On what differentiates NatuRx from all the other cannabis magazines already on the market today: I feel like we are the first big national service magazine concentrating on cannabis. And given the background of all the people who are contributing to it, I think we have a track record on the staff of being among the very best to do this kind of reporting. So many of the magazines that I see out there are enthusiast magazines, meaning supporters, drunk with the possibilities, whereas I think that NatuRx is going to take a step backward to assess the progress of the revolution and to guide people to the parts of it that are going to serve them best. We’re going to be a critical eye on cannabis and we’re going to support the best advances and the most promising treatments and uses for cannabis. So, I feel that is going to be a good niche for us and it’s something that people really need right now.

On the biggest misconception he feels people have about him: I’ve always felt that some people look down their noses at service journalism and maybe I did too before I landed at Men’s Health. But the mission of somebody who is out to use all the tools that are available to journalists now to improve lives has been transformative for me as a journalist. My education at Men’s Health showed me that you really can help people if you provide timely information in the right format and with the right tone. And that’s an expertise that I have now and I’m grateful to Men’s Health and Rodale for providing that to me. And I’m just thrilled that this revolution swept along in cannabis and that I arrived in Colorado at just the right moment to find a new way to help people. And that’s my mission.

‘The Morning Commute, by Peter Moore

On what someone would find him doing if they showed up unexpectedly one evening at his home: What you will find me doing often is being upstairs in my renovated barn in my backyard in Fort Collins where my day-to-day office is, and the half of it facing east is my editorial office and the other half facing west is my art studio. I’m an acrylics painter and watercolorist and if I turn around it’s looking pretty nice over there with all my paintings leaning against the wall. I’m not Picasso, but I’m working hard at it and it’s something that I love to do, in particular because it does not have anything to do with words. And I need that, something that’s going to take me off the hook from talking and writing all the time. So, at night I just shut up and paint.

On what keeps him up at night: The thing that scares me and scares a lot of editors that I’ve seen on your blog is the attack on the press, which is one of those pillars of our democracy. Having a free and active, aggressive press. And the assault on that is unprecedented and unhealthy. It requires great care on our part to answer it in the right way. And the way to answer it is by using all of our skills to find out what’s wrong, what’s evil, and what’s great about what’s going on right now. And to justify people’s faith in that pillar of democracy.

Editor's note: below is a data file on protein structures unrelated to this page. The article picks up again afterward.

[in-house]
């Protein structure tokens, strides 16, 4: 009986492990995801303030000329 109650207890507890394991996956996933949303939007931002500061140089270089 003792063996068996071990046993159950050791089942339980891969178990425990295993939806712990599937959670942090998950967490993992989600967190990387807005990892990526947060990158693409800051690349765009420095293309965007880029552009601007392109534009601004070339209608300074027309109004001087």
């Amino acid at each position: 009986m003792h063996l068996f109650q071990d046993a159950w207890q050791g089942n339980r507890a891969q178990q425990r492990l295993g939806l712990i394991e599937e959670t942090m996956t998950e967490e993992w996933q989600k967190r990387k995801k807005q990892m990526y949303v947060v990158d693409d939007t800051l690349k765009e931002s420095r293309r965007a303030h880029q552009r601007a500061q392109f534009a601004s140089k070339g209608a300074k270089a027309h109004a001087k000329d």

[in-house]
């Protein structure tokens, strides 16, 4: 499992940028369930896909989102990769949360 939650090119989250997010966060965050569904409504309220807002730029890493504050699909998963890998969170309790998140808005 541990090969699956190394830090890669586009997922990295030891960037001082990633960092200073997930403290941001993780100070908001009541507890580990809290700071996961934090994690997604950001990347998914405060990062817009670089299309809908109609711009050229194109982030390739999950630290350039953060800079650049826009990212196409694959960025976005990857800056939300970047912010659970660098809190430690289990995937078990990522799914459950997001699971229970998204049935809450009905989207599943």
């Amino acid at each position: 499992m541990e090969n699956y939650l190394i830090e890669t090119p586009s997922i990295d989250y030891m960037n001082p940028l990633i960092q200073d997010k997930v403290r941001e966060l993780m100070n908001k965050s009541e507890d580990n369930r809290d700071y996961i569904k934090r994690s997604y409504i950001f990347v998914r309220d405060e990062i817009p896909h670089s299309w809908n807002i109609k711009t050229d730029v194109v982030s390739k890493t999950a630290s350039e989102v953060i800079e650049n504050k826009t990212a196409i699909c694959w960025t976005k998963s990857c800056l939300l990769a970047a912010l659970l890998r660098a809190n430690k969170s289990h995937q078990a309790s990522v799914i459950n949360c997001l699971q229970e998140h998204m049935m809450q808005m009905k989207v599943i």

And now the lightly edited transcript of the Mr. Magazine™ interview with Peter Moore, editor in chief, NatuRx magazine.

Samir Husni: When did you move to Colorado?  

Peter Moore: I was laid off from Men’s Health in December 2015 and my wife and I had been looking around for what the next big thing was going to be for us. I had been coming out here to ski, backpack and backcountry ski for 20 years from Men’s Health, because I love to do all that stuff. And we thought, you know what, now’s our chance, let’s move to Fort Collins. So, we arrived here in May 2017.

Given my background as a health writer and editor, all my old pals from the New York magazine industry were suddenly crowding around and giving me assignments to write about cannabis. It’s not like I had any particular expertise or even much experience with cannabis before we came out here, but at the urging of my old magazine buddies I began investigating it carefully and personally, yes, Samir…

Samir Husni: (Laughs)

Peter Moore: (Laughs too) …and when you develop an expertise, people notice it. And Jon Dorn did. So, there you go.

Samir Husni: I tell everyone I interview with magazines about cannabis, you do it for educational and medicinal purposes, of course.

Peter Moore: But it’s so interesting and I mentioned it in my editor’s note in the first issue; we were at a Memorial service a couple of years ago, and at about 8:00 p.m. after the Memorial service the adults in the room were sitting around and of course, now that I live in Colorado, the conversation turned to Colorado cannabis legalization.